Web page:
Survanta (Beractant; 25 mg phospholipids/ml and <1.0 mg/ml protein) (Ross Products Division, Abbott Laboratories, Columbus, OH) is a natural bovine lung extract containing phospholipids (with 80% of the total lipids being phosphatidylcholine [PC]), neutral lipids, fatty acids, surfactant protein B (SP-B), and SP-C. rBALF and Survanta were generously supplied by S. R. Bates (Institute for Environmental Medicine, University of Pennsylvania, PA). Synthetic LL-37 (human) cathelicidin and β-defensin 1 (human) were obtained from Phoenix Pharmaceuticals, Inc. (Burlingame, CA). A monoclonal antibody against human LL-37/CAP18 was obtained from Cell Sciences (Canton, MA). The rat cathelicidin rCRAMP, rat β-defensin-1 (RBD-1), and polyclonal rabbit antibodies against both peptides were obtained from Santa Cruz Biotechnology Inc. (Santa Cruz, CA).

Bacterial strains and plasmid constructs.

Y. pestis strains and plasmids used in this study are listed in Table Table1.1. Y. pestis strains were grown overnight in brain heart infusion (BHI) broth at 26°C, diluted 1:100 in fresh BHI broth, and cultured overnight at 37°C. Under these conditions, the pH of the spent broth was 6.2 to 6.4, resulting in the expression of both the F1 and Psa structures on the bacterial surface. Appropriate antibiotics were used when required. DSY26 was constructed by allelic exchange, using strain JG153 and plasmid pLS009 (38). The pla gene was deleted from strain DSY9 to obtain strain DSY85 by using a lambda red recombination system (15). Briefly, the primer sequences were described previously (36), and the primers were used to prepare an amplified PCR product for the replacement of the pla gene with a kanamycin cassette. Strain DSY9 carrying the lambda red plasmid pSIM9 (16) was grown to log phase at 26°C, the red recombinase genes were induced for 15 min at 42°C, and the bacteria were transformed by electroporation with the gel-purified amplicons. Kanamycin-resistant recombinants were selected on BHI agar and grown for several cycles in BHI broth containing kanamycin (55 μg/ml) to select for bacteria containing only the pPCP1Ω aphA Δpla plasmid. The recombinant strain was cured of pSIM9 by growth of the bacteria overnight at 37°C, and removal of the kanamycin resistance gene was performed as described previously, using plasmid pCP20 (15). DSY87 and DSY88 were constructed by introducing pPCP1Ω aphA Δpla into JG153 and DSY50, respectively. The constructs were checked by agarose gel electrophoresis, restriction mapping of pPCP1 and its derivatives, PCR, and Pla activity. The in vitro growth rates of the mutants were comparable to that of the parental strain KIM6.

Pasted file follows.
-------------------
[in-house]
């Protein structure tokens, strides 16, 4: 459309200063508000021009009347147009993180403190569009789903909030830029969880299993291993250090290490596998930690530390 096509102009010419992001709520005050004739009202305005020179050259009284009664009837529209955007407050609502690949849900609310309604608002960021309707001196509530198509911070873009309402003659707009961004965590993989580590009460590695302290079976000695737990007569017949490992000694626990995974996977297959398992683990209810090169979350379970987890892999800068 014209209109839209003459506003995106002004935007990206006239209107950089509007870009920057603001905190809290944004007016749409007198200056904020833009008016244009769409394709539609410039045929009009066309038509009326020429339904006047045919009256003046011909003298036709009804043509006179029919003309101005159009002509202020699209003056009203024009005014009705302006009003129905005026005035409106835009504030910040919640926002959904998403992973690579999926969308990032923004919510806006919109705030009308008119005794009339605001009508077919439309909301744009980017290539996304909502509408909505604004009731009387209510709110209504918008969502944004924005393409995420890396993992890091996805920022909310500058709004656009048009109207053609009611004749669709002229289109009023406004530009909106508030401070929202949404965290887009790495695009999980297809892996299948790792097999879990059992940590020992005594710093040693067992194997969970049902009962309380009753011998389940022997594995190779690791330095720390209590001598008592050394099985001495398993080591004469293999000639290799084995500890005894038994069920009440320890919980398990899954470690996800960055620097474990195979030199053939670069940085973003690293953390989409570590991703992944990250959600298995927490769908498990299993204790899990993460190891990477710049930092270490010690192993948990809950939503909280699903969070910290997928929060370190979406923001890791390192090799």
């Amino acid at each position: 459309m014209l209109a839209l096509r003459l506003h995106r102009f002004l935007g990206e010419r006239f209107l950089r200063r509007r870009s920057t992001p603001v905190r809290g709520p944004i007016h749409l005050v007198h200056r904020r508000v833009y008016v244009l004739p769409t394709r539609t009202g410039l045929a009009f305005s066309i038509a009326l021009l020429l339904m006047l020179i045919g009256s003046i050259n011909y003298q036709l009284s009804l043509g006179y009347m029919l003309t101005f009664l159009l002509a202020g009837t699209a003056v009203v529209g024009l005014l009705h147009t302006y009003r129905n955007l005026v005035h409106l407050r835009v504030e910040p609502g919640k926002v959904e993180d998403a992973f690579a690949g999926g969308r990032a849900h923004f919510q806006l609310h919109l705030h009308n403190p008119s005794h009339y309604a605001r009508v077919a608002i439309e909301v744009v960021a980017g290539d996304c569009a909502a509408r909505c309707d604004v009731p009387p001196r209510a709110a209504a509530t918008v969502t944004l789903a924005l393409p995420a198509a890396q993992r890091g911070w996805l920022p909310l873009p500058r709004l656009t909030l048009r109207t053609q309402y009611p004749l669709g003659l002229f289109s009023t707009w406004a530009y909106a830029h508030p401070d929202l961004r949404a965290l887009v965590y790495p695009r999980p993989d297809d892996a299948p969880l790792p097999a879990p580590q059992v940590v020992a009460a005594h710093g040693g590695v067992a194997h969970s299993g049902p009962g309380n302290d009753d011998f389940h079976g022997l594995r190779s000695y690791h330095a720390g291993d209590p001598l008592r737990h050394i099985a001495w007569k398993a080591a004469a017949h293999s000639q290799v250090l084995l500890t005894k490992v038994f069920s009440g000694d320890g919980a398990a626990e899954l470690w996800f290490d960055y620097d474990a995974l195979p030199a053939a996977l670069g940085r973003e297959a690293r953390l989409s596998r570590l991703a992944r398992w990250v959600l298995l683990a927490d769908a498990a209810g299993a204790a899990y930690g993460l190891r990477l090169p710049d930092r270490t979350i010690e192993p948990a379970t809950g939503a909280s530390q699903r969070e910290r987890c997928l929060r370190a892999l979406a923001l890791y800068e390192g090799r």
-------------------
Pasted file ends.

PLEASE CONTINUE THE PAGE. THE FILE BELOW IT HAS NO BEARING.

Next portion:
Bacterial strains and plasmids used in this study

Fractionation of rBALF.

The rBALF was separated into two fractions after being centrifuged at 20,000 × g for 1 h. The pellet contained the large surfactant aggregates (phospholipids, SP-A, SP-B, SP-C, and SP-D), whereas all other soluble molecules remained in the supernatant. The latter fraction was subjected to gel filtration high-performance liquid chromatography through a Sephadex-G75 column. For proteinase K treatment of rBALF, the soluble fraction (0.125 mg/ml) was digested for 4 h at 56°C with proteinase K (5 μg; Roche Applied Science) in 50 μl digestion buffer (10 mM Tris, pH 7.8, 5 mM EDTA). To analyze the reducing effect of dithiothreitol (DTT), rBALF was treated with 10 mM DTT at room temperature for 1 h.

Antimicrobial assays.

Bacteria were grown to mid-log phase in BHI broth at 37°C. Twofold serial dilutions of rBALF (or its different fractions), LL-37, β-defensin 1, or polymyxin B were added to the bacteria grown in BHI broth to log phase, and the bacteria were diluted to approximately 2 × 106 CFU/ml or 2 × 107 CFU/ml in round-bottomed wells of 96-well microtiter plates. The plates were incubated on a rotary shaker at 37°C. After a 5-h or overnight incubation, aliquots were removed and serial 10-fold dilutions were plated onto TB (13 g tryptose [Difco], 2.5 g NaCl, 3.0 g Bacto beef extract paste in 1 liter) agar plates. The bactericidal activity was assessed after counting of colonies (CFU) on agar plates and by visual inspection of the growth. The minimal bactericidal concentration (MBC) was defined as the concentration of the antimicrobial at which no visible colonies were seen on the plate. All experiments were performed in duplicate. In some assays, purified F1 protein, isolated by heat extraction from the psa mutant strain DSY13 (38), or 987P fimbriae (30) were added at the same time as rBALF and were not removed during the incubation period. In other assays, rBALF or LL-37 was incubated with bacteria for 5 h before removal of the bacteria by centrifugation, filtration of the supernatants through 0.2-μm membranes, and assay of the filtrates for antimicrobial activity.